- The Hate U Give by Angie Thomas is a riveting novel that centers on a teenaged girl’s experiences navigating her life. She is one of the few African American students at her prep school and lives in the heart of a racially segregated community plagued by poverty. Her worlds collide in heart-breaking ways when her childhood friend is murdered by a police officer.
- Turning 15 On the Road to Freedom: My Story of the Selma Voting Rights March is a brilliant memoir by Lynda Blackmon Lowery. This moving account resonates with the ongoing work of gaining and maintaining civil rights.
- Baseball Saved Us by Ken Mochizuki is a picture book about how one boy faces the horror of being placed in an internment camp for American Japanese during World War II. The issues of justice and struggle that Mochizuki’s book highlights makes it ideal for audiences of all ages.
For more suggestions, browse the brand new and amazing Social Justice Book List from the National Network of State Teachers of the Year.
6. Teach kids to respond to racism
Students need direct instruction and practice in what to say or do when they encounter racism or other instances of injustice or hate. Teach students to use Robert Cialdini’s If, When, Then model. The model helps people prepare themselves to speak up in a structured way.
Recently, I’ve practiced the model myself. I was bothered by some folks’ responding to the Black Lives Matter Movement with the idea that “all lives matter.” To my way of thinking, it denigrated the heart of the Black Lives Matter message. I used Cialdini’s frame to mentally prepare for if and when someone said it again. I prepared and practiced a response, “Yes, of course all lives matter. But right now, the lives of our African American brothers and sisters are threatened more than most. So, that’s where we need to shine a light.”
Students routinely witness microaggressions, subtle and even unintentional discrimination towards a person or a group of people from a marginalized community. They need instruction and guided practice on how to respond if and when they hear denigrating remarks.
7. Ground what’s happening now in history
Above I suggested sharing Turning 15 On the Road to Freedom with students. The book is an example of how people of many races bravely marched for justice and the terrific impact of grassroots protest.
Today there is much buzz about shutting anti-racist protesters down for myriad reasons. The buzz ranges from the notion that anti-racist protests incite violence to the inconvenience of having highways closed to traffic during protests. Showing students how social justice movements worked in the past and ask them to think about them in terms of the present can add important perspective to the debate.
Let’s also remember that when we teach history we should do it with a focus on resistance movements rather than on the oppression itself. I am Jewish and as a child I read obsessively about the horrors of the Holocaust. I will never forget my father telling me to stop focusing on the misery and start focusing on people who fought back.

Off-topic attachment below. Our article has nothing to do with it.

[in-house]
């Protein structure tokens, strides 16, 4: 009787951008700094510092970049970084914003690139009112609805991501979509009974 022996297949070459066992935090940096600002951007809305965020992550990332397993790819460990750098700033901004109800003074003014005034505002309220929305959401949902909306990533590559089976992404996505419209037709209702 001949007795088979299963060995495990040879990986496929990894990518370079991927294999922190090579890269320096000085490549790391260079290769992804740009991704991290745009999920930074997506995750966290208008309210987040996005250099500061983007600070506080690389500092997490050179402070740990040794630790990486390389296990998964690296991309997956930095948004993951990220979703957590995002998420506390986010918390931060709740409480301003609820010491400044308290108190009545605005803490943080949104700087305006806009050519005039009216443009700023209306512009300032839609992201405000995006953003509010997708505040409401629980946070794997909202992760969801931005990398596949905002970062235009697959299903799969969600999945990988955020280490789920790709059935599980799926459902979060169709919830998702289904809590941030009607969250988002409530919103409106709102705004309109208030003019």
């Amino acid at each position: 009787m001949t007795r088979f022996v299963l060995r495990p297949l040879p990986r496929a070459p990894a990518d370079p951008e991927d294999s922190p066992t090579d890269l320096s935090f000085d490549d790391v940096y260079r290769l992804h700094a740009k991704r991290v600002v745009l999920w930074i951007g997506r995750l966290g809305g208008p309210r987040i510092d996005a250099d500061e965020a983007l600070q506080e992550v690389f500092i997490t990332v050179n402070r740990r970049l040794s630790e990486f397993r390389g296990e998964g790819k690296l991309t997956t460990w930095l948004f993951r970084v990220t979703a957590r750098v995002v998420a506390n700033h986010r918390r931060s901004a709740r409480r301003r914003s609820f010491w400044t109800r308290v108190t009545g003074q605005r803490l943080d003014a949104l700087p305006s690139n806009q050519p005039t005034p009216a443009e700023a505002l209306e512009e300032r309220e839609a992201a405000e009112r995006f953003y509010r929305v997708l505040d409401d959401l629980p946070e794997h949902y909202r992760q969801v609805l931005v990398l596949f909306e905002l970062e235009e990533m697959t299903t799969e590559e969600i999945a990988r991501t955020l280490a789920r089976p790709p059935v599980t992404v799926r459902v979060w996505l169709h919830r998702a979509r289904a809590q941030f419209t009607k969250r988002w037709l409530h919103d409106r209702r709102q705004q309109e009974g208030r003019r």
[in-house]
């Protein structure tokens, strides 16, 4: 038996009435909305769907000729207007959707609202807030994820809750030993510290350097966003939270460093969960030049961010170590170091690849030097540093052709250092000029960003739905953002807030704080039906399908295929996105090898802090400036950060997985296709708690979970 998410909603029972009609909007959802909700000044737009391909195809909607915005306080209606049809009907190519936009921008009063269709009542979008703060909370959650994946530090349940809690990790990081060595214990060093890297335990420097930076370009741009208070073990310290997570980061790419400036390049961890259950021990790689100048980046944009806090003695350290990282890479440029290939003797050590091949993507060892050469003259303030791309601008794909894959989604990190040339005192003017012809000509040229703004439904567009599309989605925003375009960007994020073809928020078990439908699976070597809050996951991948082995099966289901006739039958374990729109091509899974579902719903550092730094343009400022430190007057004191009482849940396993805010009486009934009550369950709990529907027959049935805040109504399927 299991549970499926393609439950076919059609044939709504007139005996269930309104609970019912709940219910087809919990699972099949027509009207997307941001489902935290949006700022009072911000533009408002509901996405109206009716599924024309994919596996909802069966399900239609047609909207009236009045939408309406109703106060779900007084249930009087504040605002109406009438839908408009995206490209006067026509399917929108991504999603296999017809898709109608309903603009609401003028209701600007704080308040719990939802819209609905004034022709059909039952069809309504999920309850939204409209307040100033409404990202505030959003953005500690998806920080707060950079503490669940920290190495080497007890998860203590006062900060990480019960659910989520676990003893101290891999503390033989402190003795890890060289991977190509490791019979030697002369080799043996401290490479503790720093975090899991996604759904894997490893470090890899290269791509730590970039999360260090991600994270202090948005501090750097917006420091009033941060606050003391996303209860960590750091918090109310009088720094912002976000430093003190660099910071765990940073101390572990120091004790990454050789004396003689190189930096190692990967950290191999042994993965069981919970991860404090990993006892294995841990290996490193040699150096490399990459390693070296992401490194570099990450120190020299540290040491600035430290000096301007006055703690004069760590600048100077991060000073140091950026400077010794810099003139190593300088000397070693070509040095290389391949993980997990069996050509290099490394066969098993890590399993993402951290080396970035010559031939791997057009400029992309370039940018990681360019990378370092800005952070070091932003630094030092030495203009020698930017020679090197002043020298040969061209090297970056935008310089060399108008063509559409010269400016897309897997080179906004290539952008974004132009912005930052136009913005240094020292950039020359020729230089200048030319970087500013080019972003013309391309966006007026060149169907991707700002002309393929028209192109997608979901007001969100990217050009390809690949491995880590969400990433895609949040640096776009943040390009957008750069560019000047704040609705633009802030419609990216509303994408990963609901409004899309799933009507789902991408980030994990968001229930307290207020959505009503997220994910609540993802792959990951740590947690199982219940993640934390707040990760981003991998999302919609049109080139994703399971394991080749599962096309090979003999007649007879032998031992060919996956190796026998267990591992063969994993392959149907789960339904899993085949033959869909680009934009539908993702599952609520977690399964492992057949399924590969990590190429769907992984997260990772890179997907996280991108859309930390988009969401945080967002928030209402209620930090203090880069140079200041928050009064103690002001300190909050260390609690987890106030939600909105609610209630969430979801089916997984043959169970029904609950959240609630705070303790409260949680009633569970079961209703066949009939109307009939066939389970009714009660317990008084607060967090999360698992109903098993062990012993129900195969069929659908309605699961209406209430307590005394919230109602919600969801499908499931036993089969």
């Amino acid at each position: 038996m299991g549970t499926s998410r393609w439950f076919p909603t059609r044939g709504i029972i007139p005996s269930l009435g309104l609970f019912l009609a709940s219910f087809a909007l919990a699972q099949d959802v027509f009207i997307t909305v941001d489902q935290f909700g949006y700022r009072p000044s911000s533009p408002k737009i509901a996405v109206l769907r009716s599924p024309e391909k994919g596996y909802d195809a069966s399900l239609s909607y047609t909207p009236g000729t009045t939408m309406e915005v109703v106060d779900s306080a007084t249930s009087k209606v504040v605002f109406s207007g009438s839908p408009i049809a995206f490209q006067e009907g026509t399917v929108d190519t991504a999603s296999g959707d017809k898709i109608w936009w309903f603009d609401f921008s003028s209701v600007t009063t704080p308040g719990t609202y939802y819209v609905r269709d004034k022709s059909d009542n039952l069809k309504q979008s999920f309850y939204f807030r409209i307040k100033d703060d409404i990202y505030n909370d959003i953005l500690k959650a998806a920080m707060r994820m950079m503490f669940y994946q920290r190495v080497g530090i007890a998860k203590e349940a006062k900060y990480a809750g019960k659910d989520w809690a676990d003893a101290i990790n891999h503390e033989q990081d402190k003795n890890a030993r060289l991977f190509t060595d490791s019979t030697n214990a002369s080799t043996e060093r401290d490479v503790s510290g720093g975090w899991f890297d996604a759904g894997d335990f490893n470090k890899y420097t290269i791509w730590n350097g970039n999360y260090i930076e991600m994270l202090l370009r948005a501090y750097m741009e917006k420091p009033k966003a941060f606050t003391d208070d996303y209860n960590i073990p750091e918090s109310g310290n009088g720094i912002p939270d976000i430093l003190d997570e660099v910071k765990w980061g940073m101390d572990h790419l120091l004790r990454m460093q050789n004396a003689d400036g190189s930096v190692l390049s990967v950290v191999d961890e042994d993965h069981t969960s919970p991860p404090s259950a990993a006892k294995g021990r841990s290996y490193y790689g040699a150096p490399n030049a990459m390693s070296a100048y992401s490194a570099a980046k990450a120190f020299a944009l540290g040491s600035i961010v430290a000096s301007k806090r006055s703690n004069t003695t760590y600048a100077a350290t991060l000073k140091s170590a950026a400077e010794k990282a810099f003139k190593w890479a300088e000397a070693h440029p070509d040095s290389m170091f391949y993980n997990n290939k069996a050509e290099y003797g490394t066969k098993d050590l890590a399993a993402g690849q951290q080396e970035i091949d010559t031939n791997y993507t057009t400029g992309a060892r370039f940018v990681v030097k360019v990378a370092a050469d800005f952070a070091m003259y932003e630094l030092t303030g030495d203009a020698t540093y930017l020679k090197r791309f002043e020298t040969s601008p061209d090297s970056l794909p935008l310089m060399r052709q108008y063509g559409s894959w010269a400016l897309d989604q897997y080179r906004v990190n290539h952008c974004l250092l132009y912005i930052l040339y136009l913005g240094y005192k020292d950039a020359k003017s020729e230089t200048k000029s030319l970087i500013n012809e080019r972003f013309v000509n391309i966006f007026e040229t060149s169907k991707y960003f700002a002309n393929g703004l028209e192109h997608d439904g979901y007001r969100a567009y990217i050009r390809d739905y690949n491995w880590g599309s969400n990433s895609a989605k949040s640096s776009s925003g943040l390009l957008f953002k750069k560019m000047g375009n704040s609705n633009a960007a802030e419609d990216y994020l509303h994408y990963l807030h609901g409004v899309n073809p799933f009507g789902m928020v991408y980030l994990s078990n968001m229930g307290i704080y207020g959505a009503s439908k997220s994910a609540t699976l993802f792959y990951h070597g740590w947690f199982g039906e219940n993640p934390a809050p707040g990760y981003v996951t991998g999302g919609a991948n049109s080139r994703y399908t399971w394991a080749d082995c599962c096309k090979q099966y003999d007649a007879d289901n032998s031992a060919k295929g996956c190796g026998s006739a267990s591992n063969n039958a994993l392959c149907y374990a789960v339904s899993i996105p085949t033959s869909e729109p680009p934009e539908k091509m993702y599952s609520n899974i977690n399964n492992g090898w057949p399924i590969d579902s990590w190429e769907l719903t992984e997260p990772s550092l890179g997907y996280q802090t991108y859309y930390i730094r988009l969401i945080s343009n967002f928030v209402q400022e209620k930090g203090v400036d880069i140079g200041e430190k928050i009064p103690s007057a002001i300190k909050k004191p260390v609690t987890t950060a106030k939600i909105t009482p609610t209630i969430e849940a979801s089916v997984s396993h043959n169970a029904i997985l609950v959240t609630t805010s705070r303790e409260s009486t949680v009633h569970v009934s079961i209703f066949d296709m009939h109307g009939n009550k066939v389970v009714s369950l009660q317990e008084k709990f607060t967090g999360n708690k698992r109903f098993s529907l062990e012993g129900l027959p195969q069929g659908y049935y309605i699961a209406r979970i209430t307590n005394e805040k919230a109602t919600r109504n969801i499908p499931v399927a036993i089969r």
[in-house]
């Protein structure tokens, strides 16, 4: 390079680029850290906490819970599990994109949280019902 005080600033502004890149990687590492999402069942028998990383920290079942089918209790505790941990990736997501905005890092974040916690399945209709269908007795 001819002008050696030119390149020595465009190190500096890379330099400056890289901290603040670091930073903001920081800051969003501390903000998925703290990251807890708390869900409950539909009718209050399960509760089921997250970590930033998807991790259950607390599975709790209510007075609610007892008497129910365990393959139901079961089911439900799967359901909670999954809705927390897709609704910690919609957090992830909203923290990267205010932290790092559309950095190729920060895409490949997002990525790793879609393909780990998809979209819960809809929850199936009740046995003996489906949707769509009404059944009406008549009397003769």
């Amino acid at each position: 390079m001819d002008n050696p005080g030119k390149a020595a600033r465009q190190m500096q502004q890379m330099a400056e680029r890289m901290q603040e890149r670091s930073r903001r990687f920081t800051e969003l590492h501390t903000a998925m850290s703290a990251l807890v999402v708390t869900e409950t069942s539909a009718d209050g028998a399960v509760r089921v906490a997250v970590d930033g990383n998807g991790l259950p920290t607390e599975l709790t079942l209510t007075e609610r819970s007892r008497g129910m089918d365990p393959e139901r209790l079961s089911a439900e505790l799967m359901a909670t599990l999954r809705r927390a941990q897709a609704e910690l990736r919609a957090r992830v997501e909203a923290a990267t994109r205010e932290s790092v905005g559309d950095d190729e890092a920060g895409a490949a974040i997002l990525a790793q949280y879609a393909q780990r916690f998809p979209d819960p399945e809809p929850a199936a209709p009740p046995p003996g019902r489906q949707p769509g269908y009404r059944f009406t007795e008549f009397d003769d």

Teaching about the Holocaust without talking about the Warsaw Ghetto Uprising is irresponsible. There are examples of freedom fighters and resistance movements in every story of oppression. Share these stories. Students need a vision of action-based responses to oppression.
8. Teach with a social justice lens
Adopt a lens of social justice and anti-racism. As you plan your units think about ways to integrate social justice into your curriculum. Applying some of the ideas above is easier in some subjects than in others. But, if we want change, we must work together to infuse it across classes and content.
Injustice transcends politics
Teachers are in a tough position. When it comes to politics we try to be neutral, and we should. However, racism and mass injustice transcends politics.
There is no way to stay neutral in the face of hate. Staying silent doesn’t equal staying out of It. When we don’t speak out against hate, middle grades students can interpret our silence to mean either “there’s not a problem here” or “this is not a problem that concerns us.” In this case, silence speaks loudly. Racism and other forms of injustice and oppression are problems for all of us. Do not stay silent. Do not let your students think you are on the side of the oppressor.
Martin Luther King, paraphrasing 19th century abolitionist Theodore Parker, has said, “The arc of the moral universe is long but it bends toward justice.” Teachers, let’s be part of the effort to bend it more quickly and let’s honor our students by allowing them to help.
Do you agree that social justice issues must be at the heart of our classrooms? How do you fight hate?